Following Ahmad Jibril's Death In Damascus, PFLP Praises His Role In Fight Against Israel, Support For 'Axis Of Resistance'; Salafi-Jihadi Figures Dub Him 'Mercenary' Of Syrian Regime

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July 8, 2021

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On July 7, 2021, Ahmad Jibril, the leader of Al-Jabhah Al-Sha'biyyah Li-Taḥrir Filastin, or the Popular Front for the Liberation of Palestine (PFLP) – designated by the United States, the European Union, and Israel as a terrorist group – reportedly died at the age of 83 in a hospital in the Syrian capital Damascus. Reacting to his death, salafi-jihadi figures, including jihadi ideologue Abu Muhammad Al-Maqdisi, criticized Jibril for his support for the Syrian regime and accused him of participating in massacres against Palestinians and Syrian people.

Below are reactions to Jibril's death:

In a statement posted on its website,[1] the PFLP eulogized its founder Jibril, a.k.a. Abu Jihad, as a "great Palestinian leader," highlighting "his long experience in the struggle" against Israel. The statement praised his stance that Israel is "an occupation entity that usurped Palestine," and that "the struggle of the Palestinian people aims to defeat this entity and fully liberate Palestine, without negotiating any part of it away."

Deeming him a "martyr," the statement lauded Jibril's "pioneering role in founding and launching the contemporary Palestinian revolution" and "his prominent role in founding the Palestinian Liberation Organization (PLO) and founding and developing Palestinian military activity, based on his knowledge and experience, which he demonstrated in multiple qualitative military operations against the Zionist entity [Israel], and in confrontations between the Palestinian revolution and plots [made against it] to deflate its fight for existance. He sacrificed his oldest son, Jihad, on this path."

Jibril's death, the statement continued, is a loss for the Palestinians and their national movement, as well as for "the axis of resistance," which he had advocated for as an alternative to "the axis of subordination, submission, and normalization in the region."

Gaza-based Islamist Ahmad Qanitah, who supports the Syrian jihadi group Hay'at Tahrir Al-Sham, published a post on Telegram[2] leveling harsh criticism at Ahmad Jibril. According to Qanitah, "The hands of Jibril and his militias are stained with the blood of Palestinian refugees residing in camps in Syria and Lebanon, and also with the blood of our Syrian people, who revolted against their fascist and oppressive regime."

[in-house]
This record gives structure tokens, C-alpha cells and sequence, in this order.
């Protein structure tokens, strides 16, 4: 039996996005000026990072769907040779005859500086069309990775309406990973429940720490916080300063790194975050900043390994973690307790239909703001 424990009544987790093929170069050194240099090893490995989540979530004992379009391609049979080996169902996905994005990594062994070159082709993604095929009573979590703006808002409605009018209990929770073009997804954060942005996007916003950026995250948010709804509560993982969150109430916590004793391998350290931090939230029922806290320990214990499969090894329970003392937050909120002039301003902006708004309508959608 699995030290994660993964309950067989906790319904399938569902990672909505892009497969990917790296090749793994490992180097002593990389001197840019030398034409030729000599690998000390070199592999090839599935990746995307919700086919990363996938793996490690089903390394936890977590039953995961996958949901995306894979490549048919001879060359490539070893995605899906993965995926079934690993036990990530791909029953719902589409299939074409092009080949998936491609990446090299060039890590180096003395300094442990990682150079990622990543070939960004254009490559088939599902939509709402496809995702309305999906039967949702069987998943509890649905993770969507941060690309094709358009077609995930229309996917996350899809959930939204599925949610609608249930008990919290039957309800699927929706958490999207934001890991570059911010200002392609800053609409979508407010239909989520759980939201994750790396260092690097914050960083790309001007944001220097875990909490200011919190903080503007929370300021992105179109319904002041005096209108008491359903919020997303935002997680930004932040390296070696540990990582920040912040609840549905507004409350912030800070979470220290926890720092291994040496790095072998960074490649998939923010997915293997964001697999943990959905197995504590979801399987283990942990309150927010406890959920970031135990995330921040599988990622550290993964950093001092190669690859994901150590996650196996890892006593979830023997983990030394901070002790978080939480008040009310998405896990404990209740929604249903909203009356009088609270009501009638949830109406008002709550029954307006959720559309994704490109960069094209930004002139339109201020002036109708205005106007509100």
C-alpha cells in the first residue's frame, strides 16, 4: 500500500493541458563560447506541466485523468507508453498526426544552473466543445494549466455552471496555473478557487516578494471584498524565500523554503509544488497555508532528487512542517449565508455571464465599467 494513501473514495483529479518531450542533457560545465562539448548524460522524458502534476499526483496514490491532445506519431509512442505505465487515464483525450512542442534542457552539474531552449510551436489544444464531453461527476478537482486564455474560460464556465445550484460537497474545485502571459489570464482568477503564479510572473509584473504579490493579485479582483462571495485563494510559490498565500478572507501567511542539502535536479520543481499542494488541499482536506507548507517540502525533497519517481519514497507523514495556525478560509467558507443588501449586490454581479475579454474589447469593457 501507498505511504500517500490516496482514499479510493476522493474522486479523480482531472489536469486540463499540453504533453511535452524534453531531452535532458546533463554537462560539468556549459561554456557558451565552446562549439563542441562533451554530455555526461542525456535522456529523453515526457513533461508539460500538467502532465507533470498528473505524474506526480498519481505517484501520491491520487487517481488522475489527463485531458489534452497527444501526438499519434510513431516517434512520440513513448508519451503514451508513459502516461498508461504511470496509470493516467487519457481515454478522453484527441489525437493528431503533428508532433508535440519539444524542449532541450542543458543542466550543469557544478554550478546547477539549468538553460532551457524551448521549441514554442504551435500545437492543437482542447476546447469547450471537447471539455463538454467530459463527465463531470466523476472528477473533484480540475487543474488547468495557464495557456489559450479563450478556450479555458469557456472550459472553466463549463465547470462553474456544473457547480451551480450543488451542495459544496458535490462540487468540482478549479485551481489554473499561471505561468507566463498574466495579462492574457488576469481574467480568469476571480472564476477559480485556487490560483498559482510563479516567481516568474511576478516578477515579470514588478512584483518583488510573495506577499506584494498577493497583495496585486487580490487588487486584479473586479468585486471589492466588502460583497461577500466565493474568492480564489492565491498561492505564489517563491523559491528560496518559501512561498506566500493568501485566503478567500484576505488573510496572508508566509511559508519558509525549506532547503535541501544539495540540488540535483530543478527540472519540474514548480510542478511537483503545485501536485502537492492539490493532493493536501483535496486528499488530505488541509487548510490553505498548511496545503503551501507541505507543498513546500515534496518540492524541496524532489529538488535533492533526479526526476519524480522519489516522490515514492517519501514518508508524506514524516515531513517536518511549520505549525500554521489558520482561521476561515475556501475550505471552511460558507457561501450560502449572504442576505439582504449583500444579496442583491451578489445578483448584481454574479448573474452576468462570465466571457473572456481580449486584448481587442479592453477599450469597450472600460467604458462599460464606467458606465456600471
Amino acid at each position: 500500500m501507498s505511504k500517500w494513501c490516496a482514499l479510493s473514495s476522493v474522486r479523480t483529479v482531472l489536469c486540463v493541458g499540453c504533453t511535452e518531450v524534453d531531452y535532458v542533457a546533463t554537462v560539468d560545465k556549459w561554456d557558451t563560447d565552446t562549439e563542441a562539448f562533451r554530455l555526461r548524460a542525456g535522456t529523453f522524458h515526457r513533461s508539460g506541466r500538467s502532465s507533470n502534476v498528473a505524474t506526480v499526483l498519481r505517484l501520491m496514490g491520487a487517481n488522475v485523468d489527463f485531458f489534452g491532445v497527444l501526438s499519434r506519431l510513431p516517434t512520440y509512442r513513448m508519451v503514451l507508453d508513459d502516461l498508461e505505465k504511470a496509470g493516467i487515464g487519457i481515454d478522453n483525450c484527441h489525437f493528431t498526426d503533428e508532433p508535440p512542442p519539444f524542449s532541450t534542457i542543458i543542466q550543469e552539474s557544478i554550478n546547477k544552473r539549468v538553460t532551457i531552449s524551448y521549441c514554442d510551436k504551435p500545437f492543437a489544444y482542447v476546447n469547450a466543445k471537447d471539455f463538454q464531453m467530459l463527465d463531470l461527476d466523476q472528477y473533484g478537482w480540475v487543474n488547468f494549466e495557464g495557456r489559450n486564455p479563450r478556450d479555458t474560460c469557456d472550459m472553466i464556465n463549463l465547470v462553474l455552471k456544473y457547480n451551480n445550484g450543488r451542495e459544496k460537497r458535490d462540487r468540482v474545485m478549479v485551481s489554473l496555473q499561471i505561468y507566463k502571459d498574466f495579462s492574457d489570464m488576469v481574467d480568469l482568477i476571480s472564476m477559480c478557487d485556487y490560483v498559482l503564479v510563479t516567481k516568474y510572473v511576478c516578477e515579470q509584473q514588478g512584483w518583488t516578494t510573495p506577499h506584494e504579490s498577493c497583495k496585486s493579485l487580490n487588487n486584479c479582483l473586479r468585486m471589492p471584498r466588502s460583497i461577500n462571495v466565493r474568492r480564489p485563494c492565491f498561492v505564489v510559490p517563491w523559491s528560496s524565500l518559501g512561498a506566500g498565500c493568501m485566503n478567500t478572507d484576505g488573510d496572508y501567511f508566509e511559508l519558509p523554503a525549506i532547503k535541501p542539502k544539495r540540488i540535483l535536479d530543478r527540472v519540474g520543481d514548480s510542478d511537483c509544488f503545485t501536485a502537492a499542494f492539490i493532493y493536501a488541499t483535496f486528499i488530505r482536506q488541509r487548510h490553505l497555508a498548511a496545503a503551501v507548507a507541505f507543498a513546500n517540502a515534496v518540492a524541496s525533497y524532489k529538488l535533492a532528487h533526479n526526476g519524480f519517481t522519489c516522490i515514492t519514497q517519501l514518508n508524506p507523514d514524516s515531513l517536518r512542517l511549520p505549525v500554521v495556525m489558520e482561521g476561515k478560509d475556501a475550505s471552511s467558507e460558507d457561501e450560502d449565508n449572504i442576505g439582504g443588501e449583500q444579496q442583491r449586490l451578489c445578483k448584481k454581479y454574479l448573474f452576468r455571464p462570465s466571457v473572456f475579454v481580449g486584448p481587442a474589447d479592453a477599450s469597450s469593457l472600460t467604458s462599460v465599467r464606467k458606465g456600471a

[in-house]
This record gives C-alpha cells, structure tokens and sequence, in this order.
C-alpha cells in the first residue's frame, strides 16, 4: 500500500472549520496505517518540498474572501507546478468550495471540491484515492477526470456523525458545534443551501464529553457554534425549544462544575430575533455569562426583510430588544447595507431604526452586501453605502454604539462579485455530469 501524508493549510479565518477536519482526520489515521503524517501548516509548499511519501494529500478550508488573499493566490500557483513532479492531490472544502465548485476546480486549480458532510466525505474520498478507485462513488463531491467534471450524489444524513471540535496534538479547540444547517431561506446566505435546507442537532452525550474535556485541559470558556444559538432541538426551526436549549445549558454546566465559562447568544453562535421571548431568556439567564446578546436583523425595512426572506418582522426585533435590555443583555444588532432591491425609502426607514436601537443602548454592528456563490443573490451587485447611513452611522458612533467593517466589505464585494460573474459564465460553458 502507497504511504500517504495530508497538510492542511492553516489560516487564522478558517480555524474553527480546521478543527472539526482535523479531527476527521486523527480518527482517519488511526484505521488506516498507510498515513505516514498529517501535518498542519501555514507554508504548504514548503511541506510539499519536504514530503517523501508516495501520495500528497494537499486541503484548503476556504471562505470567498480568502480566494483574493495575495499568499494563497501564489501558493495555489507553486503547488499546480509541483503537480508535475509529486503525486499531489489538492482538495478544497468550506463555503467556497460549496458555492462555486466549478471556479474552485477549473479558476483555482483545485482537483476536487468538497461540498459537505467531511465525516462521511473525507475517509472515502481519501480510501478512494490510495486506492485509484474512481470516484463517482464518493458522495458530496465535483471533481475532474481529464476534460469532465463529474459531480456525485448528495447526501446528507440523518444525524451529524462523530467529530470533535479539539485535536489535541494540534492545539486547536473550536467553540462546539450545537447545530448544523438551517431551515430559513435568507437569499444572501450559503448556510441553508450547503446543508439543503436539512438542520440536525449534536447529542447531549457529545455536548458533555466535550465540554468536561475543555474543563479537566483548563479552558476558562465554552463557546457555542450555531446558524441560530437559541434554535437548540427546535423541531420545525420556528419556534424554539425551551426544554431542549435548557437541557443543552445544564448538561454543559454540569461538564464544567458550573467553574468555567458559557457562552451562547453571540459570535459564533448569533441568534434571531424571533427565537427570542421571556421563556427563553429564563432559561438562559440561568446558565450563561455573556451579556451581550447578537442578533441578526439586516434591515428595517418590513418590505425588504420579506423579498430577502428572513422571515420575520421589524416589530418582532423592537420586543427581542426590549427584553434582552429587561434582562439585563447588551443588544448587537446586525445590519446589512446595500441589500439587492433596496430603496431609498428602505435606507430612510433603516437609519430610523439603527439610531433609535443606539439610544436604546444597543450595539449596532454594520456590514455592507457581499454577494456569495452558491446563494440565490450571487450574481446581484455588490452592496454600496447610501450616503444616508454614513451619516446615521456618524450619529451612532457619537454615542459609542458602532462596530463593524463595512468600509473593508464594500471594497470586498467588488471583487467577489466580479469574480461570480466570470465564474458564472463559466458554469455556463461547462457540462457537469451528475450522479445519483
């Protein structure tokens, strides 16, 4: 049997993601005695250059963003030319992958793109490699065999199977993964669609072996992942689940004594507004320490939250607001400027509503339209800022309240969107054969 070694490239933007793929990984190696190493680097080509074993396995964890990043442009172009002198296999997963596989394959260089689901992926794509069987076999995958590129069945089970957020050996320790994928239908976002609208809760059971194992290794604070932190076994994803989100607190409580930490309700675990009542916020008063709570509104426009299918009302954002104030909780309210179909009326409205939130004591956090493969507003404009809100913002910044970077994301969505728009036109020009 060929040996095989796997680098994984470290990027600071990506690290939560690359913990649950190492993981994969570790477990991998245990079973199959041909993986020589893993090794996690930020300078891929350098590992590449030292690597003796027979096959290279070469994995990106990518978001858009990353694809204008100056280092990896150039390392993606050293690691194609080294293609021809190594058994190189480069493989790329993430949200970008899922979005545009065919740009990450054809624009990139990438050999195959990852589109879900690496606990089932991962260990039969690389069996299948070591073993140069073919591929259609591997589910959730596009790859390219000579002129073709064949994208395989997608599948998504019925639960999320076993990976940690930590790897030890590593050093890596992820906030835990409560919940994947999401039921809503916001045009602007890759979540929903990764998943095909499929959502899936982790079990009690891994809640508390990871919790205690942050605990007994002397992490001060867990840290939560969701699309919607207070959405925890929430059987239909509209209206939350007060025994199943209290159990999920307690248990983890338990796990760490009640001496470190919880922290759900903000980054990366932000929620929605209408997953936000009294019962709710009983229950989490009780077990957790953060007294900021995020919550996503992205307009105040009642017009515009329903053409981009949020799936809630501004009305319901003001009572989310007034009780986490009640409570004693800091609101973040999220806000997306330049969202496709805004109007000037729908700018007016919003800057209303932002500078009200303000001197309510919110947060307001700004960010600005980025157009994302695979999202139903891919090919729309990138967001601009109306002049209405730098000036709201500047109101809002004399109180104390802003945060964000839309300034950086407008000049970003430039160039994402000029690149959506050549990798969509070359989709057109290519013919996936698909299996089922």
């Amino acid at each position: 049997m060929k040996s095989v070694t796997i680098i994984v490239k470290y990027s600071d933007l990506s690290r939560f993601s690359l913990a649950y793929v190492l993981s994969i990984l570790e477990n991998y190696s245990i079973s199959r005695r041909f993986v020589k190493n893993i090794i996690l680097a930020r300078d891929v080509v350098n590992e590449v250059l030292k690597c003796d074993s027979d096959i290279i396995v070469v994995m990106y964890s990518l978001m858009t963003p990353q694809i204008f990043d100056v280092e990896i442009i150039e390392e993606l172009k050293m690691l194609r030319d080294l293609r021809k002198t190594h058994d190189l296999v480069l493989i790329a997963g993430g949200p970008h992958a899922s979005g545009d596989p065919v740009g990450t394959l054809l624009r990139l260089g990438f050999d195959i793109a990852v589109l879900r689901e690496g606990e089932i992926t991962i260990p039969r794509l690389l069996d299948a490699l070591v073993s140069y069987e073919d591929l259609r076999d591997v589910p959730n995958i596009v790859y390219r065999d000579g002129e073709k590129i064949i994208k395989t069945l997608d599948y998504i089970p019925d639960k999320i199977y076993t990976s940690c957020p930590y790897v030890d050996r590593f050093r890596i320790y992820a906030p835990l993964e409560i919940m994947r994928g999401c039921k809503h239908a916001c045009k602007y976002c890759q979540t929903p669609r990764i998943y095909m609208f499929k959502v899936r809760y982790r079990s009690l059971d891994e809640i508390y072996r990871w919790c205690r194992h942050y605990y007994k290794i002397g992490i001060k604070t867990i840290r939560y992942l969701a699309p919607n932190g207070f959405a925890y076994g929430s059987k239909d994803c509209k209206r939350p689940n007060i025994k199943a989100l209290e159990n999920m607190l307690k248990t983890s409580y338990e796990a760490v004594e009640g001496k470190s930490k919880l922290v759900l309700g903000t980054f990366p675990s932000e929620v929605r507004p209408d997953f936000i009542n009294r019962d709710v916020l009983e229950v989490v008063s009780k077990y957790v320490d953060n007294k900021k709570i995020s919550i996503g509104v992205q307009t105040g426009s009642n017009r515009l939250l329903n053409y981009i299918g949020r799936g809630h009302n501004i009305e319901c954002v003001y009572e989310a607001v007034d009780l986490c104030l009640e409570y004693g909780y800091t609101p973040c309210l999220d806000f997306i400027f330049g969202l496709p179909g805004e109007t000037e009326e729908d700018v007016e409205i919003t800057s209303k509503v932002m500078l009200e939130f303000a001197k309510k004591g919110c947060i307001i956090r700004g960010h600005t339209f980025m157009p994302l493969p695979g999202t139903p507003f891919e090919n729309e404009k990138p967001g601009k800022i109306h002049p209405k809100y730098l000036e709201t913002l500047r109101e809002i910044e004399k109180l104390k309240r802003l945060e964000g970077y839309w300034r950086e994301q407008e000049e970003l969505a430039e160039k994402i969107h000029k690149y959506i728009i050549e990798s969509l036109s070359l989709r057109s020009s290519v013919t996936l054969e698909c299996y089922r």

Qunitah also accused Jibril and his group of acting as mercenaries for the "sectarian and criminal" Syrian regime. He stressed that "the operations carried out by Jibril and his faction against the Zionist entity do not wash away the shame of his participation in the slaughtering of the Syrian people who revolted, demanding freedom, justice, and a peaceful transition of power (just like the demands [for Palestine])."

Justifying his criticism of Jibril, Qunitah said he had leveled similarly harsh criticism at the Palestinian Authority for allegedly assassinating Palestinian political activist Nizar Banat and other political activists. Such criticism, he said, is therefore warranted in the case of Jibril, who "cooperated with a thuggish regime that killed approximately one million Syrians, displaced millions, and destroyed historical sites in Syria, for the sake of clinging to their cursed seat [of power]."

Also commenting on Jibril's death, prominent Jordanian Salafi-jihadi ideologue Abu Muhammad Al-Maqdisi described Jibril in a tweet[3] as "one of the most evil arms of the Syrian regime, which used him for its filthy missions," and accused him of "participating the regime's massacres in Al-Yarmouk refugee camp[4] and others." Al-Maqdisi added: "He wasted his life as the mercenary of tyrants, and in the eyes of his stupid supporters he is a big hero! Woe for him, how will meet his Lord?!"

Al-Maqdisi's tweet included a clip from the Syrian opposition Orient TV denouncing Jibril for using his militias to destroy Al-Yarmouk refugee camp and for supporting Hamas, Hizballah, and Iran.

 

 

 

[1] Pflp.ps, July 7, 2021.

[2] Telegram.me/a2qanita1, July 7, 2021.

[3] Twitter, @ttawhedfirst, July 7, 2021.

[4] Al-Yarmouk is an unofficial refugee camp which was home to approximately 160,000 Palestine refugees, the largest Palestinian refugee community in Syria, before the eruption of the 2011 conflict.

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